After a graphic series as complex and compelling as Monster it was a weirdly massive shift to start on American Born Chinese. At least when I was reading Monster I didn’t have to look over my shoulder every time a racist character came onto the page.
As a graphic novel, American Born Chinese deals a lot with stereotypes. It deals with the idea of stereotyping across three separate story arcs that end up being neatly tied together in the end. Almost a bit too neatly to be honest, but hey it was an interesting ride.
The first of the threads is a retelling of the backstory of the Monkey King from Journey to the West. It’s a cute way to start the graphic novel and it features the best artwork of the three. It makes me think that I should read that old epic, but I’m sure that feeling will pass.
The remaining two tell the stories of stereotyping against Asian-Americans in high school. The first one is a straight telling of the main protagonist as he negotiates being one of only three Asian kids in his classes. The level of racism encountered in these threads is actually upsetting. As an ex-teacher who witnessed this between students, and as someone who went to a school where racist jokes were not punished they should have been, I was taken aback.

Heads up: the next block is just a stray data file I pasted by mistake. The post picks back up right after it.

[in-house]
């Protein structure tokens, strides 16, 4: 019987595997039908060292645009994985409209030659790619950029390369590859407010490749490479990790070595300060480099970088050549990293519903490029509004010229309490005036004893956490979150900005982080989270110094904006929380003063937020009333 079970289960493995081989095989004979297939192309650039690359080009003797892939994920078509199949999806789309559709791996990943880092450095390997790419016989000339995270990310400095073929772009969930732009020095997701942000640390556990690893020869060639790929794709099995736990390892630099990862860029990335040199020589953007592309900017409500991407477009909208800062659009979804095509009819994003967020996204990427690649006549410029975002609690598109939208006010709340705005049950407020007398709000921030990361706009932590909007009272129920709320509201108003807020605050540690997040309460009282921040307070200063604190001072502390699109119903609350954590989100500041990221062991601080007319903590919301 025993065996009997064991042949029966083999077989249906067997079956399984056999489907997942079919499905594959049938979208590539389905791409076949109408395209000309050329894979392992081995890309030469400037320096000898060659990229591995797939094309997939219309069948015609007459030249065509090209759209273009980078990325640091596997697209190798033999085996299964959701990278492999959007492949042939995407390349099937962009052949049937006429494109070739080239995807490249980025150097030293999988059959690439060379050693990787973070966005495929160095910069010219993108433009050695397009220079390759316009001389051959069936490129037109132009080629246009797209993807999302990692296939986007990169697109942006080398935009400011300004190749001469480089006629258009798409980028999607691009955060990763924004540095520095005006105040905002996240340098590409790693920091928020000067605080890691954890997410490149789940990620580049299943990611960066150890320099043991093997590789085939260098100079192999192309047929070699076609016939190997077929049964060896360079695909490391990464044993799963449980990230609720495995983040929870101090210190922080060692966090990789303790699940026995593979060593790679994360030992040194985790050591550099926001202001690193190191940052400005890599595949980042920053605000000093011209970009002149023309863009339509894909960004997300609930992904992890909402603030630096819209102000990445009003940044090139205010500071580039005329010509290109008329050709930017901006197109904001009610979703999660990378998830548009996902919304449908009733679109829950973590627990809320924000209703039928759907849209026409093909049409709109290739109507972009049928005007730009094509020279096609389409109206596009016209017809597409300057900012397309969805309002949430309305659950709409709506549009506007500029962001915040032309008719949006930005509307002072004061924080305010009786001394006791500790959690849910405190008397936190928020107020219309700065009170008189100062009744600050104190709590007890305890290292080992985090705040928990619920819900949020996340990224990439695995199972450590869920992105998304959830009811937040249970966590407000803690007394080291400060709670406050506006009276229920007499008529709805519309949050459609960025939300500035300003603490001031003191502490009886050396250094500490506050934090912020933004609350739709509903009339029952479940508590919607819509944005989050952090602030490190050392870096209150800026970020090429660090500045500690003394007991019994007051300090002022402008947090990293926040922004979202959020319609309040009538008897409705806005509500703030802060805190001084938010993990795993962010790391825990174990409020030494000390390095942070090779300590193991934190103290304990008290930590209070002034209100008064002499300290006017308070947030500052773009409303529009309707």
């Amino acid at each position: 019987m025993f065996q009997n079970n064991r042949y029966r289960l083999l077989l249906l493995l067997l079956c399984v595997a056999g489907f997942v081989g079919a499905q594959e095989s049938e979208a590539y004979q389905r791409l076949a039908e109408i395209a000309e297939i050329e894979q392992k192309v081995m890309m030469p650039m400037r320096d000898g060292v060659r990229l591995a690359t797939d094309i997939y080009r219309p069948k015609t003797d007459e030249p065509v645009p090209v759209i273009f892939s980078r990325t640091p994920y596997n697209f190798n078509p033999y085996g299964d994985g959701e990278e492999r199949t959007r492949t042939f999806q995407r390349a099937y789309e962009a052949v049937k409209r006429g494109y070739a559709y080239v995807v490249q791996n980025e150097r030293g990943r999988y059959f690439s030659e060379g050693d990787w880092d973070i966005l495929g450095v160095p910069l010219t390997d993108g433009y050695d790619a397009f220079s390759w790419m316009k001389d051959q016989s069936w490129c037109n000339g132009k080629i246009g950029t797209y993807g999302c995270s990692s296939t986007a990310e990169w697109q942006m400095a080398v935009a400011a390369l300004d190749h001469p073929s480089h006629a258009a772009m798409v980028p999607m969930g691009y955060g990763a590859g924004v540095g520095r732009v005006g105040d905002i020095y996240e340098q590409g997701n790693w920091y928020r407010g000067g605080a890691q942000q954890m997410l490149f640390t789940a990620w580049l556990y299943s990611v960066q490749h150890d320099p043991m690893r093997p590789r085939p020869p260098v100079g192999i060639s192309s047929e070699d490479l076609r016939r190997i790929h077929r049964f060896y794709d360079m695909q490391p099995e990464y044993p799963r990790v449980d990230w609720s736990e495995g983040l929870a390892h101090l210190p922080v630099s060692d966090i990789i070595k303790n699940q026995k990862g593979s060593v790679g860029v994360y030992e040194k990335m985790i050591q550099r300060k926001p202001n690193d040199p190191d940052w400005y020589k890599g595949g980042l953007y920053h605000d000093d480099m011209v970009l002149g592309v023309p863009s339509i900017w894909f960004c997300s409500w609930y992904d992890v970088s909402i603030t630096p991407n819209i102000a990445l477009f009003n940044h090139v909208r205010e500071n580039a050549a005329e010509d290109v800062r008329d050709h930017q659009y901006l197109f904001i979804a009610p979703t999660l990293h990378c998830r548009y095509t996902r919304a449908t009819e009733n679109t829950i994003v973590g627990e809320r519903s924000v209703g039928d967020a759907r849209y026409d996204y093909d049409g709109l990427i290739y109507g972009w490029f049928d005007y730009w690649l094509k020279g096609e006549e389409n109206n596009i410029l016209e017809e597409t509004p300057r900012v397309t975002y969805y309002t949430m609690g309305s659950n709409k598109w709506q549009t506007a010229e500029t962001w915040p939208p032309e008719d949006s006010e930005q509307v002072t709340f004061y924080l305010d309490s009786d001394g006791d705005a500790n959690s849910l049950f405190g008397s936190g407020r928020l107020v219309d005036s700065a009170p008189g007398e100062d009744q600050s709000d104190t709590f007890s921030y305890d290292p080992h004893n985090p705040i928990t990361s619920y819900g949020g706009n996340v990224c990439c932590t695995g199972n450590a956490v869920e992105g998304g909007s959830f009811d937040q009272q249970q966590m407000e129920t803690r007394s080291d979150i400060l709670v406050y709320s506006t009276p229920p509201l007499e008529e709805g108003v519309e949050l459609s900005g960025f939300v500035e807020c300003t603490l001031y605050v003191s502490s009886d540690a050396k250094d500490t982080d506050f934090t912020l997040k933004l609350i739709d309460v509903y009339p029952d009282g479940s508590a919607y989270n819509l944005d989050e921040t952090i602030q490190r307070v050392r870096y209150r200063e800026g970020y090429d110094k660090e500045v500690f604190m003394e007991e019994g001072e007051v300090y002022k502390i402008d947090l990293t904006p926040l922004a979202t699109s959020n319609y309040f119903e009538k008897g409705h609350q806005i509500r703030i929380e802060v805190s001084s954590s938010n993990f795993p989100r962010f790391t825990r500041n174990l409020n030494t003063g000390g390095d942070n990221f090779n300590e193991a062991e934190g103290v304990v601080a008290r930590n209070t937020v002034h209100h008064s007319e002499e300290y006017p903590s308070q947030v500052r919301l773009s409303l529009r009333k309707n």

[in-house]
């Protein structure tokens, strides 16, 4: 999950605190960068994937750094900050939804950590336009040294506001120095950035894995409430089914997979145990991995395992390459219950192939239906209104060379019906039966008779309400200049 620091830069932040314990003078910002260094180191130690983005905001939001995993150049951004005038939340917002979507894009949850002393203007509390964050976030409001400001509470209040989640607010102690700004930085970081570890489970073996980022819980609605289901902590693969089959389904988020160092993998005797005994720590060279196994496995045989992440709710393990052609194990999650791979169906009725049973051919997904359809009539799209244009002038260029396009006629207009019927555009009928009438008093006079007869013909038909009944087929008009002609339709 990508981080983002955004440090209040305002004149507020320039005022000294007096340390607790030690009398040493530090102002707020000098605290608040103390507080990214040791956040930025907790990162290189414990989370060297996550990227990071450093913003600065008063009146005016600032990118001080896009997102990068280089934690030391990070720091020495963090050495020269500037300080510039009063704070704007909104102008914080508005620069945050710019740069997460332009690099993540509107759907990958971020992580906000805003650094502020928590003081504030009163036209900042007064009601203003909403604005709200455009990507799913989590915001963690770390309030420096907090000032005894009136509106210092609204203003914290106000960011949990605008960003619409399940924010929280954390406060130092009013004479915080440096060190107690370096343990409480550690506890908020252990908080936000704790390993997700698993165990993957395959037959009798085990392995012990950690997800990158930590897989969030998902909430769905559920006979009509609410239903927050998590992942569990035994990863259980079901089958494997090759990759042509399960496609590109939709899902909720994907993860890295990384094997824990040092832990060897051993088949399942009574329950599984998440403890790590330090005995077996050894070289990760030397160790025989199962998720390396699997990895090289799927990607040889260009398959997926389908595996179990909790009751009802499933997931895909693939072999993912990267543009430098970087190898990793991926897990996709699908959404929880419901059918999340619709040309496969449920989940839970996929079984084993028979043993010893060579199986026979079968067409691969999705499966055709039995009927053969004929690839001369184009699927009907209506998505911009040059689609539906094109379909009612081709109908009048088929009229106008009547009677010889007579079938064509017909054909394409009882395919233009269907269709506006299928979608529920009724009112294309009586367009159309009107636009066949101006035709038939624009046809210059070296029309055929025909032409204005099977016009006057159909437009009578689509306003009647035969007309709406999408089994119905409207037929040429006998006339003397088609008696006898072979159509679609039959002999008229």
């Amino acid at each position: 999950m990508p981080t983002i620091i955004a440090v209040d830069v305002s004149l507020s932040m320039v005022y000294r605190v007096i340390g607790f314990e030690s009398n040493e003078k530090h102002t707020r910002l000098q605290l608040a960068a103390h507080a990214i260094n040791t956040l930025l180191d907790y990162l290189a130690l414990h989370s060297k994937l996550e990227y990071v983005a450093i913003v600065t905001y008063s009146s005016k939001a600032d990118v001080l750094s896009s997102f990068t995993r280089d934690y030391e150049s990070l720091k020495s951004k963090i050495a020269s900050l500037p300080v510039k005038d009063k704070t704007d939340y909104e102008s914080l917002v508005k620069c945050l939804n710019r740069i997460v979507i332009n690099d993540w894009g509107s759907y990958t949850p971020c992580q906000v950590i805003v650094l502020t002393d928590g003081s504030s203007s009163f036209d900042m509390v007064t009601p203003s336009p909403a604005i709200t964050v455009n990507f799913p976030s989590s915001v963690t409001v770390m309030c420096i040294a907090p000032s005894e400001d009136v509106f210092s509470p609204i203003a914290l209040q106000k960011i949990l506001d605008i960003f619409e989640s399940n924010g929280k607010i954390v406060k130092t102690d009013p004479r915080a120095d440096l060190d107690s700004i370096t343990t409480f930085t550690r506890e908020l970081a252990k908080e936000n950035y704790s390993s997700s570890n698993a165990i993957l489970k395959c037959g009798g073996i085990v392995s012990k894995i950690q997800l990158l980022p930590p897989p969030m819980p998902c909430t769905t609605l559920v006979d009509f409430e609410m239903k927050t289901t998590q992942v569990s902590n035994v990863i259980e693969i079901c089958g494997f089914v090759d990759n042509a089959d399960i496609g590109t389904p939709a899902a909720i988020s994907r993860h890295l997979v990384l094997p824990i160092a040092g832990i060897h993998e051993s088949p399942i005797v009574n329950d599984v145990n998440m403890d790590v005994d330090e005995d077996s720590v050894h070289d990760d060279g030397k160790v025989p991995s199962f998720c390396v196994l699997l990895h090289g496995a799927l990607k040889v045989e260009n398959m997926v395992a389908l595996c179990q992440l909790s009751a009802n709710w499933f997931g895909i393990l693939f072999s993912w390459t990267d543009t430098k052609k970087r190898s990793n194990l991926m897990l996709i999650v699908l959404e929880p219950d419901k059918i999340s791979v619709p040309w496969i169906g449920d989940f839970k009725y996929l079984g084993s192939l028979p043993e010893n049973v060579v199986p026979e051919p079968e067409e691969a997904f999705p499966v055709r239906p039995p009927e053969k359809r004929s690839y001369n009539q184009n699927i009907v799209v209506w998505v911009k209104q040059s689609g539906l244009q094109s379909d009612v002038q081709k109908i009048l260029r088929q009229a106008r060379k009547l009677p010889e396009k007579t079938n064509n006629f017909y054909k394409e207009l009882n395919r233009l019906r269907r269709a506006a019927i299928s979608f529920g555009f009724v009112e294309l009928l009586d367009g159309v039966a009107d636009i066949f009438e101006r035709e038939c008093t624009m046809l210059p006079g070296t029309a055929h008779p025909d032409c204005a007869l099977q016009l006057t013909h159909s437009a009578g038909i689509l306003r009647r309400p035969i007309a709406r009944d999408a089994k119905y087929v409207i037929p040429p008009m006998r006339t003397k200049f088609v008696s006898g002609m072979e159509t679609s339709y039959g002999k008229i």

However, the racism is there to make a point. The whole piece is about stereotypes and how they can isolate and trap you or even force you to homogenize in order to feel some form of acceptance. The way that the concept of stereotyping is done differently depending on the thread, but the most blatant is the character of Chin-Kee (yes, I cringed too).
Both the extreme negatives and positive Asian stereotypes (e.g. Engrish vs high school attainment) feel extremely on the nose as you read through this graphic novel for the first time. However, once the three stories tie together you get a better idea that this was meant to be a deconstruction rather than pure shock tactics.
Personally I found the way that the three lines tied together in the end to feel a little bit forced, but it doesn’t prevent the enjoyment of American Born Chinese. Nor does it diminish the fact that this is a fairly unique third culture voice in a 1001 book full of superheroes, talking dogs and assorted manga.